Collins New Naturalist Library - The Peak District
A survey of great interest to naturalists and to the thousands of ramblers who visit the Peak District. This edition is exclusive to newnaturalists.com
Lying as it does at the heart of industrial England, this area of intimate wooded dales, steep-sided gorges and windswept boggy moorland, is perhaps the most welcome of all Britain's National Parks; certainly, it is the most accessible, for within 75 miles of its border lives nearly half the population of England, and the rich variety of its scenery attracts tens of thousands of visitors yearly.
This book is the general introduction to the region for naturalists. It presents a concise account of the Peak District's geological structure and history from ancient upheavals to the effects of erosion today - of its woods and wild flowers, its mosses and fungi, birds and fishes, roads and villages and farms, its weather and its rural economy.
All this is obviously too much for one man to cover expertly, and the author, though he probably knows the geography of the Peak as thoroughly as anyone alive, has drawn freely on the help of his friends and colleagues at Nottingham University. These include notably Professor H. H. Swinnerton, the author of the successful volume on Fossils in this series, and Mr. R. H. Hall, who have provided the geological and botanical chapters respectively.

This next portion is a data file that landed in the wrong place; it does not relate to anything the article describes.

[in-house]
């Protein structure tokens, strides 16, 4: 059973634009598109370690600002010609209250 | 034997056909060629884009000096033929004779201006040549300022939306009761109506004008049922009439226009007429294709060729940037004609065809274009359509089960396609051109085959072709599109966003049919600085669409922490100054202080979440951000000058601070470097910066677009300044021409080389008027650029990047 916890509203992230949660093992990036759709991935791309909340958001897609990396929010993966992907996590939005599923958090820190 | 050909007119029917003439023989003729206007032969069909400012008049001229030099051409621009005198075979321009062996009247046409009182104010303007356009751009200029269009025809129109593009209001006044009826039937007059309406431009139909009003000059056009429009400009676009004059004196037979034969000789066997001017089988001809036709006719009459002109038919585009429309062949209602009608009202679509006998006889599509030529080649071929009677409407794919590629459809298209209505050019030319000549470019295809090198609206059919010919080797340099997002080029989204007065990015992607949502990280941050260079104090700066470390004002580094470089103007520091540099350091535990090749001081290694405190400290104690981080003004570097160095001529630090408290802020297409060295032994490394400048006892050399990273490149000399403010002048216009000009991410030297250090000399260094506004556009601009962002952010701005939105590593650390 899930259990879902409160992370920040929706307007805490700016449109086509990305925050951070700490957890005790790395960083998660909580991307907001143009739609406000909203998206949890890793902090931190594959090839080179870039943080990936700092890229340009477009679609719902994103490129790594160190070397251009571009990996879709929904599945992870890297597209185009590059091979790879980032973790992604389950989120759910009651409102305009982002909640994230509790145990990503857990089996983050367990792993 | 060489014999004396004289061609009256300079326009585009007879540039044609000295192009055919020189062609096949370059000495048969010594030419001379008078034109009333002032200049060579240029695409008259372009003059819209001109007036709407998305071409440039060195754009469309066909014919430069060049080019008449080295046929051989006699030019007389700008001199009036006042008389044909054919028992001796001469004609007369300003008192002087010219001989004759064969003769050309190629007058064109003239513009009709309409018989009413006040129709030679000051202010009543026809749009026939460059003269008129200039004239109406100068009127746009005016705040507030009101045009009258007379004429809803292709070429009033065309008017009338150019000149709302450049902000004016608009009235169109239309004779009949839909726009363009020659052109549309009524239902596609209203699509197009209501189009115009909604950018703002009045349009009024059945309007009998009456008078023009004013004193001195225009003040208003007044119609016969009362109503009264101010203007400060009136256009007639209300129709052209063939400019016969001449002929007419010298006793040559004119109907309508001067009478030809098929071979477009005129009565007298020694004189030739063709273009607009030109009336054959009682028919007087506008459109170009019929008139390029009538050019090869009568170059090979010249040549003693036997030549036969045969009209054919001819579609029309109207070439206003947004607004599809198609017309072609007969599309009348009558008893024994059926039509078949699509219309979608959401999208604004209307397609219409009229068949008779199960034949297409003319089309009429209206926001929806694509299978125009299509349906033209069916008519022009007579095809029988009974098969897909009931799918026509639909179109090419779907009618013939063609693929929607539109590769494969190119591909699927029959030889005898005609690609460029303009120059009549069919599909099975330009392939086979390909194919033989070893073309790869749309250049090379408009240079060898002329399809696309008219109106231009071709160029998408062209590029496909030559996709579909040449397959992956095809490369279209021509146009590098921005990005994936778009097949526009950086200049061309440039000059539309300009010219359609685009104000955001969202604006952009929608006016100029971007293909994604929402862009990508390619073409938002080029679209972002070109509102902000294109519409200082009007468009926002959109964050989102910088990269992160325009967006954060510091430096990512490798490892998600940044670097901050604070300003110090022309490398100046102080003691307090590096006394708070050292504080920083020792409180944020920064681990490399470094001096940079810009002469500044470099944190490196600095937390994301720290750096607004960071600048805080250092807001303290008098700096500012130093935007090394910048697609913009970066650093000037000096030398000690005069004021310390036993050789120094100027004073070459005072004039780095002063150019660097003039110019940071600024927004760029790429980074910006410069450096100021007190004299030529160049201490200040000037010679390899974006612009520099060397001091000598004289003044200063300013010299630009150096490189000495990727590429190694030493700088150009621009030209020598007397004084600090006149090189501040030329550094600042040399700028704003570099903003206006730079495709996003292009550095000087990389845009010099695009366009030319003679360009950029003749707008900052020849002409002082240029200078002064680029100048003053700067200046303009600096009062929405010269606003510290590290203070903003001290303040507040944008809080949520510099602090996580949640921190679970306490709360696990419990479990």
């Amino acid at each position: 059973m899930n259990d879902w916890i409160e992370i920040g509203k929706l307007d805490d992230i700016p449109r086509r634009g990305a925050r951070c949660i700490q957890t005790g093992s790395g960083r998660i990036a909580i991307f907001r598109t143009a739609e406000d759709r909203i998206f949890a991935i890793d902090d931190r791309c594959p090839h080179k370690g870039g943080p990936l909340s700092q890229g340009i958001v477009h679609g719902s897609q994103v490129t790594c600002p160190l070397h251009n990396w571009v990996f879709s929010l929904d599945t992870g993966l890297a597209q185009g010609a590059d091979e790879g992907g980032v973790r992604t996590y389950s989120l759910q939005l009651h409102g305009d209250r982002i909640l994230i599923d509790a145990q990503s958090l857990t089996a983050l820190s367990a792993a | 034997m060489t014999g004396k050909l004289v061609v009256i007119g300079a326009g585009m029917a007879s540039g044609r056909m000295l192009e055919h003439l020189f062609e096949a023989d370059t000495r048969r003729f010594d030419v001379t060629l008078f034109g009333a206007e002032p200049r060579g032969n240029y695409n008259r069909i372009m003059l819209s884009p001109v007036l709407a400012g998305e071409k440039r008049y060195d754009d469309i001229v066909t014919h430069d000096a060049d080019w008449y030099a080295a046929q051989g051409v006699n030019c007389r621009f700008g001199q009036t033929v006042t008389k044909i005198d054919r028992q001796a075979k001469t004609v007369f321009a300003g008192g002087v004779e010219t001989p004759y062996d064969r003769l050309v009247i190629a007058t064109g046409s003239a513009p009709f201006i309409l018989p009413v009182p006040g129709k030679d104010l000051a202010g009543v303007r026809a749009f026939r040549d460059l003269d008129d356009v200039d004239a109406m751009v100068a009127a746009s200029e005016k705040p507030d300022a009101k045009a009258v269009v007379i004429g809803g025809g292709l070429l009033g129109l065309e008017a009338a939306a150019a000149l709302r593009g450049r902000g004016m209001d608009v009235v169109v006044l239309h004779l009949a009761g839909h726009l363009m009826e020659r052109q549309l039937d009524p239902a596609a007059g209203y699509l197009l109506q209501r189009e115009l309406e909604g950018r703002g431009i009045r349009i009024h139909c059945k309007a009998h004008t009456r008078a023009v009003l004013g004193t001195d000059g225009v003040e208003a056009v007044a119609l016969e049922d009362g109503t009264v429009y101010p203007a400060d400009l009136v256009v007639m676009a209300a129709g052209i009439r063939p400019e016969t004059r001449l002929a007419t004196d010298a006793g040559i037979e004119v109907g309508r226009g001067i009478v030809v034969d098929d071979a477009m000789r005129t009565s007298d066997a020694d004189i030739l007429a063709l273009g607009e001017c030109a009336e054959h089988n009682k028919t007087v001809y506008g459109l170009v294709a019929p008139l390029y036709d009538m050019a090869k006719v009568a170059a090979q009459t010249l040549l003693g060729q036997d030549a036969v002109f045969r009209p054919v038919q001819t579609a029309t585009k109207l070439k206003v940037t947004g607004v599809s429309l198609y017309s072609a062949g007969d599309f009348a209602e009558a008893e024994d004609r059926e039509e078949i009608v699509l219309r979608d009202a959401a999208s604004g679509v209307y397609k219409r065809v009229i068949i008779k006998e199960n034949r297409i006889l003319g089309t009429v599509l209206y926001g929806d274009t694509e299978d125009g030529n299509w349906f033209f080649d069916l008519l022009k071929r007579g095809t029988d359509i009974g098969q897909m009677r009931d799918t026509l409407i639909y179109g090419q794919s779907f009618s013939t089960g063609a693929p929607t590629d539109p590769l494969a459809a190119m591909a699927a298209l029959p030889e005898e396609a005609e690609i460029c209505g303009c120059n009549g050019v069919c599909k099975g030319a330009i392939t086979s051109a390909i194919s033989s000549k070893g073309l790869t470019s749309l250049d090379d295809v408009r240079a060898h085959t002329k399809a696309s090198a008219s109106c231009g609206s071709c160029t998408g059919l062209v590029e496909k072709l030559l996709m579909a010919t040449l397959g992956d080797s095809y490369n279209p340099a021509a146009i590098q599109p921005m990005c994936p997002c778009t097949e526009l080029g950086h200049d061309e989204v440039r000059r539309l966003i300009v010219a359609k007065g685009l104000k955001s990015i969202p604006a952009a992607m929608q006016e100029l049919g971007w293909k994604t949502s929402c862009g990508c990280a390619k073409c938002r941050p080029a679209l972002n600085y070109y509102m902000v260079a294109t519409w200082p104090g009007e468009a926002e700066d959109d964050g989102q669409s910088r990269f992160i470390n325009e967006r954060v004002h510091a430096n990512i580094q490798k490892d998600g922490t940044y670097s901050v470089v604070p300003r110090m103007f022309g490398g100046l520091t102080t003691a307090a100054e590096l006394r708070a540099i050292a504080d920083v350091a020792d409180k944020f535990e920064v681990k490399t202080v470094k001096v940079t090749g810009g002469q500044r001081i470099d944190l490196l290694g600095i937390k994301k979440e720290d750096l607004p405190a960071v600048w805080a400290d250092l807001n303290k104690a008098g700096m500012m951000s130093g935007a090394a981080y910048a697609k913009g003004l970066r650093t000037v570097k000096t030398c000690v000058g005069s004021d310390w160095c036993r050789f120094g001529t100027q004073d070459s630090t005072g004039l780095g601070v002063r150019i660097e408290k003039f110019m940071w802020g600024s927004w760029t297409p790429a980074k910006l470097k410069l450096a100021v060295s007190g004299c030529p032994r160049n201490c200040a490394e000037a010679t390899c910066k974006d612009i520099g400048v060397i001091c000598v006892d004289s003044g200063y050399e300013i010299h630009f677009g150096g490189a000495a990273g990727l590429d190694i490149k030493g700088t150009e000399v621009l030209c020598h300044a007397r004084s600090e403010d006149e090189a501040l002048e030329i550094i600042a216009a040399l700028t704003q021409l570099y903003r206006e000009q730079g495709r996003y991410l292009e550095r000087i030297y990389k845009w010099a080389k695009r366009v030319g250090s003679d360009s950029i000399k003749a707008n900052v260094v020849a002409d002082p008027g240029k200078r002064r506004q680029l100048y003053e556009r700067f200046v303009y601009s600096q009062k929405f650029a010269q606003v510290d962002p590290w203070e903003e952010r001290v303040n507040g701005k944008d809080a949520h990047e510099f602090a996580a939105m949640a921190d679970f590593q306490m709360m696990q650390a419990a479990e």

To the many thousands of ramblers who visit the Peak District at weekends, summer and winter alike, here is a book by one who has trodden all the paths before them and is able to discover for them interests hitherto unsuspected to enhance their enjoyment. At the same time it is a survey of great interest to naturalists everywhere.
- ‘A valuable, concise but none the less comprehensive reference account of the full regional geography of the Peak in all its aspects. Those who have visited the Peak already will not only read the book with fascination and interest, they will also discover how much they have still to learn about the area. Those who have yet to explore the Peak will find the book a most valuable introductory account which should make their field work, investigation, visit or ramble of greater and lasting value and interest.’The Times Educational Supplement